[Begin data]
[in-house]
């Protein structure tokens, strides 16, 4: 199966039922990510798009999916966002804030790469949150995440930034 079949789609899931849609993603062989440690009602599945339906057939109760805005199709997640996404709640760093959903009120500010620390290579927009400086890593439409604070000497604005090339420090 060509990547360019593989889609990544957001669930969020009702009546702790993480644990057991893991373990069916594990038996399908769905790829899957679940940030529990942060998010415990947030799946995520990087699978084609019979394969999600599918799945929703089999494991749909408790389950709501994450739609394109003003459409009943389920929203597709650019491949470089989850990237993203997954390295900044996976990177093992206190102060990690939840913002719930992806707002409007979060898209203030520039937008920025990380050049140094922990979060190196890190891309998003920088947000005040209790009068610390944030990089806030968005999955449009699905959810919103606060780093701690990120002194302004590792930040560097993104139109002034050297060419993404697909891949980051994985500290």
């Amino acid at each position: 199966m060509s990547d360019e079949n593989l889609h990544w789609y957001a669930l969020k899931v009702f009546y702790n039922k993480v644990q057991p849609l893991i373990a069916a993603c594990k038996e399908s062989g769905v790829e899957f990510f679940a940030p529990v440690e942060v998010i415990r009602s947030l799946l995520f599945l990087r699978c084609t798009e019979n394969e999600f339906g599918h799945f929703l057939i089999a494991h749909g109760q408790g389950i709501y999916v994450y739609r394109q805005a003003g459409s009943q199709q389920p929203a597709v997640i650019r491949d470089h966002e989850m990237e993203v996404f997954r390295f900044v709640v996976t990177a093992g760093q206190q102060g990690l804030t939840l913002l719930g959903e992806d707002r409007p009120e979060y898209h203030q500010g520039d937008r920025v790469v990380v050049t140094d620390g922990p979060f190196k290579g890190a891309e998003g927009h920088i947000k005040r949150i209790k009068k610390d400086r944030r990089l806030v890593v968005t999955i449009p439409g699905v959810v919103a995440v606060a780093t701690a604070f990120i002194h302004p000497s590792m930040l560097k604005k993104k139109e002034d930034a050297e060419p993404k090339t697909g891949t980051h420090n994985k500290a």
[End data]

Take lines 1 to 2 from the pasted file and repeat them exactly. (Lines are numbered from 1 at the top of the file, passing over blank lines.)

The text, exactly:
[in-house]
């Protein structure tokens, strides 16, 4: 199966039922990510798009999916966002804030790469949150995440930034 079949789609899931849609993603062989440690009602599945339906057939109760805005199709997640996404709640760093959903009120500010620390290579927009400086890593439409604070000497604005090339420090 060509990547360019593989889609990544957001669930969020009702009546702790993480644990057991893991373990069916594990038996399908769905790829899957679940940030529990942060998010415990947030799946995520990087699978084609019979394969999600599918799945929703089999494991749909408790389950709501994450739609394109003003459409009943389920929203597709650019491949470089989850990237993203997954390295900044996976990177093992206190102060990690939840913002719930992806707002409007979060898209203030520039937008920025990380050049140094922990979060190196890190891309998003920088947000005040209790009068610390944030990089806030968005999955449009699905959810919103606060780093701690990120002194302004590792930040560097993104139109002034050297060419993404697909891949980051994985500290």